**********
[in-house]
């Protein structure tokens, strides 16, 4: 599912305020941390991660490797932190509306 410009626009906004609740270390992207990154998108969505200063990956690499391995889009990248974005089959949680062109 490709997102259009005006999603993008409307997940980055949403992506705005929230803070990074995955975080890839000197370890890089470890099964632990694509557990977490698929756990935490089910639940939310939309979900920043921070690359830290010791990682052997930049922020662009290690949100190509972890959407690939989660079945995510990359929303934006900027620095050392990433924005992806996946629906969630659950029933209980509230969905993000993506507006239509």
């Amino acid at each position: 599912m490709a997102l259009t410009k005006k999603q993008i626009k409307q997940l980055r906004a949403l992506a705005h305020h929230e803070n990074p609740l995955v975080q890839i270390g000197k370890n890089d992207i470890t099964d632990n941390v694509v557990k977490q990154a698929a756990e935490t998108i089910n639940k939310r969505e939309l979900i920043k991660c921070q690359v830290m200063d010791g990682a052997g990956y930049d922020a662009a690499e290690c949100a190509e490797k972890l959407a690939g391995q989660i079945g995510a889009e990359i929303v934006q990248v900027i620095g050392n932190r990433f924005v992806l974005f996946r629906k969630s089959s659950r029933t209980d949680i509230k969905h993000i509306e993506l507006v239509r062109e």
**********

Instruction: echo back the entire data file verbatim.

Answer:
[in-house]
């Protein structure tokens, strides 16, 4: 599912305020941390991660490797932190509306 410009626009906004609740270390992207990154998108969505200063990956690499391995889009990248974005089959949680062109 490709997102259009005006999603993008409307997940980055949403992506705005929230803070990074995955975080890839000197370890890089470890099964632990694509557990977490698929756990935490089910639940939310939309979900920043921070690359830290010791990682052997930049922020662009290690949100190509972890959407690939989660079945995510990359929303934006900027620095050392990433924005992806996946629906969630659950029933209980509230969905993000993506507006239509």
């Amino acid at each position: 599912m490709a997102l259009t410009k005006k999603q993008i626009k409307q997940l980055r906004a949403l992506a705005h305020h929230e803070n990074p609740l995955v975080q890839i270390g000197k370890n890089d992207i470890t099964d632990n941390v694509v557990k977490q990154a698929a756990e935490t998108i089910n639940k939310r969505e939309l979900i920043k991660c921070q690359v830290m200063d010791g990682a052997g990956y930049d922020a662009a690499e290690c949100a190509e490797k972890l959407a690939g391995q989660i079945g995510a889009e990359i929303v934006q990248v900027i620095g050392n932190r990433f924005v992806l974005f996946r629906k969630s089959s659950r029933t209980d949680i509230k969905h993000i509306e993506l507006v239509r062109e």